Dialysis patients have severe exercise limitations related to metabolic disturbances, but muscle fatigue has not been well studied in this population. We investigated the magnitude and mechanisms of fatigue of the ankle dorsiflexor muscles in patients on maintenance hemodialysis. Thirty-three dialysis patients and twelve healthy control subjects performed incremental isometric dorsiflexion exercise, beginning at 10% of their maximal voluntary contraction (MVC) and increasing by 10% every 2 min. Muscle fatigue (fall of MVC), completeness of voluntary activation, and metabolic responses to exercise were measured. Before exercise, dialysis subjects exhibited reduced strength and impaired peripheral activation (lower compound muscle activation potential amplitude) but no metabolic perturbation. During exercise, dialysis subjects demonstrated threefold greater fatigue than controls with evidence of central activation failure but no change in peripheral activation. All metabolic parameters were significantly more perturbed at end exercise in dialysis subjects than in controls, including lower phosphocreatine (PCr) and pH, and higher Pi, Pi/PCr, and H2PO4−. Oxidative potential was markedly lower in patients than in controls [62.5 (SD 27.2) vs. 134.6 (SD 31.7), P < 0.0001]. Muscle fatigue was negatively correlated with oxidative potential among dialysis subjects (r = −0.52, P = 0.04) but not controls. Changes in central activation ratio were also correlated with muscle fatigue in the dialysis subjects (r = 0.59, P = 0.001) but not the controls. This study provides new information regarding the excessive muscular fatigue of dialysis patients and demonstrates that the mechanisms of this fatigue include both intramuscular energy metabolism and central activation failure.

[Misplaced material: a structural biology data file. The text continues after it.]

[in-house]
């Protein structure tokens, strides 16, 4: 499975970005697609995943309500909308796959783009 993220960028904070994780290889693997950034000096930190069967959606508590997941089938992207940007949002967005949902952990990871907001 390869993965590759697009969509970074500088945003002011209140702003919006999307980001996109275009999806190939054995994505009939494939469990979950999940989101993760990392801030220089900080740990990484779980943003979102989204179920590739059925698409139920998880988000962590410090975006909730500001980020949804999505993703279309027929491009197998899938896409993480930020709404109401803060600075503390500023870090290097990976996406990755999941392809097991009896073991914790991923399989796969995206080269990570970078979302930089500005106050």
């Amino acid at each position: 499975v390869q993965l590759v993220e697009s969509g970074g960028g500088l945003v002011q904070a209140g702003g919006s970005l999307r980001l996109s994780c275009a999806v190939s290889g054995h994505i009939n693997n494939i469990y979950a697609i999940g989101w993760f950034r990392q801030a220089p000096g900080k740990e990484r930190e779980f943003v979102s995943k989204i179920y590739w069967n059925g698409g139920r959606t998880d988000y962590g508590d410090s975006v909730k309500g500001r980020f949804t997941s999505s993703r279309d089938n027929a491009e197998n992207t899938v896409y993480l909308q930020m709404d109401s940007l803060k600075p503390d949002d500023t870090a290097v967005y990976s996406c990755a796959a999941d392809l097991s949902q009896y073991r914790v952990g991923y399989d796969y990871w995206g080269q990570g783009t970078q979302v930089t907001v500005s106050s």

- oxidative phosphorylation
- central fatigue
- muscle activation
- 31P magnetic resonance spectroscopy
dialysis patients have well-known exercise limitations. Maximal whole body oxygen consumption is approximately half that of gender- and age-adjusted norms for sedentary individuals despite widespread use of erythropoietin to control anemia (1, 19, 33, 45). Patients often cite muscle fatigue rather than cardiopulmonary limitations as the reason for terminating maximal exercise tests (32), and uremic myopathy has been hypothesized to contribute to the exercise limitations in this population (12, 40). Numerous investigators have reported the presence of muscle atrophy and weakness in dialysis patients (11, 15, 16, 22, 47). In addition, biopsy studies have described abnormal mitochondria (11, 31), and 31P magnetic resonance spectroscopy (31P MRS) studies have shown impaired oxidative capacity (13, 23, 35, 53, 54).